Clara reminded me more than once of Gina Carano's character in Steven Soderbergh's Haywire. It's the best kind of feminist picture: the kind that doesn't dwell on the politics of presenting a woman--or several women--as intellectual, creative, physical equals of the male characters without coding them as masculine (see: Ripley in the Alien series, or Sarah Connor in Terminator 2). Clara and Eleanor arrive at a crossroads as the movie begins with their past catching up to them, relocating to a broken-down coastal resort where they meet lonesome Noel (Daniel Mays), who's just lost his mother and inherited a dilapidated hotel called The Byzantium at which the two women quickly set up base. It's here that Eleanor, drawn to the terminal and the elderly (and they to her, calling her "angel" and asking her for release), meets pale, young Frank (Caleb Landry Jones), with whom she finally shares her secret as a story, written in longhand and "released to the wind."
That sense of romantic rapture in the act of creation captures famous brooders like Percy Shelly and Lord Byron, but the mood of Byzantium is more aecidia than Romanticism--more Yeats than Keats, in other words, although the Romanticists are ever at the corners of Jordan's visions of temporariness burned away in the crucible of eternity. Looking back, his films are after all fairytales warning of the absolute destructiveness, and euphoria, of love. But if they come with warnings, they end by and large with his protagonists succumbing to love's sway. It's that Irish fatalism again, made manifest in another tale of vampires (after Jordan's Interview with the Vampire), afflicted by that state of restlessness or despair first identified with ascetics who tended a garden of solitude for their faith. Clara and Eleanor are ascetics, the irony of their state underscored by the intimate carnality of their sustenance. Clara is all sex, Eleanor all mercy, but both find themselves in mortal embraces. At the end, there is no distinction between orgasm and extinction. It is as clear a mission statement as Jordan has ever made on film, this idea that there can never be a separation of mind from body.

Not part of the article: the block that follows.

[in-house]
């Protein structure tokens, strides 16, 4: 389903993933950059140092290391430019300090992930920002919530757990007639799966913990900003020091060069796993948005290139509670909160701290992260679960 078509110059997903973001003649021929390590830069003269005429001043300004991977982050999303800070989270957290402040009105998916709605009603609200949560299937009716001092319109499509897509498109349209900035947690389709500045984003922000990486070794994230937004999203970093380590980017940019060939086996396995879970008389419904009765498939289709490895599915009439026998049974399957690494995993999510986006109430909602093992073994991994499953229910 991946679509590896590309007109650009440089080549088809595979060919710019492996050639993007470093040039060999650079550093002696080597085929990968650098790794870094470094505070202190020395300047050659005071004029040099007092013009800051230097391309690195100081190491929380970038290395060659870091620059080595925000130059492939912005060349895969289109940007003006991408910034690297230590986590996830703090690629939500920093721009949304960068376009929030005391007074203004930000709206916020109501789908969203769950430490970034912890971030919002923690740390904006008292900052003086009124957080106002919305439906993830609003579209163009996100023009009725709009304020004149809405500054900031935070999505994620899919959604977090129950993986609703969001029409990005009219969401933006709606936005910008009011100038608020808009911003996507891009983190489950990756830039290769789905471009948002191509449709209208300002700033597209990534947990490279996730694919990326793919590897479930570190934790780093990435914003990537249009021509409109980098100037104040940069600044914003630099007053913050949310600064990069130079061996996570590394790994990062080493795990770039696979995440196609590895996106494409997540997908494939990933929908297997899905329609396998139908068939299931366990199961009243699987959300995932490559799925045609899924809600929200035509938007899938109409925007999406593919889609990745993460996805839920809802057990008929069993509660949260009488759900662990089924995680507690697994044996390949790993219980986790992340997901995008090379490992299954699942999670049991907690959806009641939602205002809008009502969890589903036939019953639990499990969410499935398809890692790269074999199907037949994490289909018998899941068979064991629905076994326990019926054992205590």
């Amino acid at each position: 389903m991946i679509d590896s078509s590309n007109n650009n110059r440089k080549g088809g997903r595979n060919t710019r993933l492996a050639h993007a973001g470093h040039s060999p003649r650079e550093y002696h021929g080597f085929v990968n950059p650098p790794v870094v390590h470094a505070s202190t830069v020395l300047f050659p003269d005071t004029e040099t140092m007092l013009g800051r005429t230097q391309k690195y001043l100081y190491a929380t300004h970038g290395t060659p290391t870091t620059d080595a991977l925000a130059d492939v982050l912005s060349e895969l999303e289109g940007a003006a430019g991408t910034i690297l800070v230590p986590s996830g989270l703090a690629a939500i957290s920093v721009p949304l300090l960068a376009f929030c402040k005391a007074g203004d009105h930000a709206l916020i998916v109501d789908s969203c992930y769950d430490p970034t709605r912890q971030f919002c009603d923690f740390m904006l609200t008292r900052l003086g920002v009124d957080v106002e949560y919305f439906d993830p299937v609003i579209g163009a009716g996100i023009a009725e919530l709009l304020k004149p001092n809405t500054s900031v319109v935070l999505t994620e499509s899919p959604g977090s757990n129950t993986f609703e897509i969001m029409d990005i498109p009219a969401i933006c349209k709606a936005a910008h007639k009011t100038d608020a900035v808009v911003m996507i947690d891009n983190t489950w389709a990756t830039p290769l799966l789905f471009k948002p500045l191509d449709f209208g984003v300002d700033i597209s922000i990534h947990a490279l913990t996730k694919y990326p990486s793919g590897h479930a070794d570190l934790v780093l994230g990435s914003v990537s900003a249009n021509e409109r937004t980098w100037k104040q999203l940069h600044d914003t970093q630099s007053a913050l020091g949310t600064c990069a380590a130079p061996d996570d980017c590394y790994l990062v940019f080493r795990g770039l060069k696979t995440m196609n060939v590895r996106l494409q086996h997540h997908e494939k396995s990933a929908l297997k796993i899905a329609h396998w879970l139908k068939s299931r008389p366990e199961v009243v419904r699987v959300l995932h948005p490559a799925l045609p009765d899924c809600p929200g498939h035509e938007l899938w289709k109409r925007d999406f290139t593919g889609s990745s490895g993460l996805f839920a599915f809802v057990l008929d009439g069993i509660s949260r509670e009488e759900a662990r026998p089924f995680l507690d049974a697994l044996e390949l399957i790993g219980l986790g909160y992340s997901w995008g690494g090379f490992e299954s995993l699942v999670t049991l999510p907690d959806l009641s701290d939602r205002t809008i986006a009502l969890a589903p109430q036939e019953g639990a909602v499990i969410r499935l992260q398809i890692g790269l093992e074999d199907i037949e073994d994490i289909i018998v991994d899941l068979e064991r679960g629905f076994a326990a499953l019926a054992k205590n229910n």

Around them, Jordan creates an impossibly purposeful vision of the world. Always an accomplished visual stylist, Jordan, paired with cinematographer Sean Bobbitt (Steve McQueen's DP on Hunger and Shame), conjures an otherworldly environment of crumbling towers, piers, and subterranean spaces. Note a moment early on when Eleanor flees her first feelings of warmth for Frank to run into, by chance, her mother and Noel--both parties approaching the camera in one lengthy shot, but Eleanor from an underground tunnel and Clara from above. It's stunning--and evocative, too, in establishing the daughter emerging, the mother smothering and omnipresent.
It's tempting to say the supernatural elements are mere dressing on a mother-daughter psychodrama, but to do so would be to underestimate the supernatural power of the relationship between mother and daughter, or father and son. In fact, what Byzantium is, is the best way to tell the story of the tension between the artifice of eternity and the temporariness of youth. The love stories in the film, the utility of Clara/Noel vs. the blush and bloom of Eleanor/Frank, are unerringly insightful and bolstered by a sensational cast. Often lost in discussions of Jordan's visual rapture, I think, is his facility with his actors--looking back, I can't think of a wrong performance in his entire oeuvre. The violence in Byzantium, meanwhile, is extreme, shocking, and refreshingly unromantic; and the lore of the picture's soucriants, such as it is, offers a brilliant, subtle existential twist that references, again, Yeats's poem: "Whatever is begotten, born, and dies/Caught in that sensual music all neglect/Monuments of unaging intellect." It's a lyric of a film, this Byzantium, a poem of female sexuality and gender politics, of mothers, of love, of what it is to betray and what it means to be loyal, and of Ireland. Sad, gorgeous; I can't wait to see it again, to see what else I can see.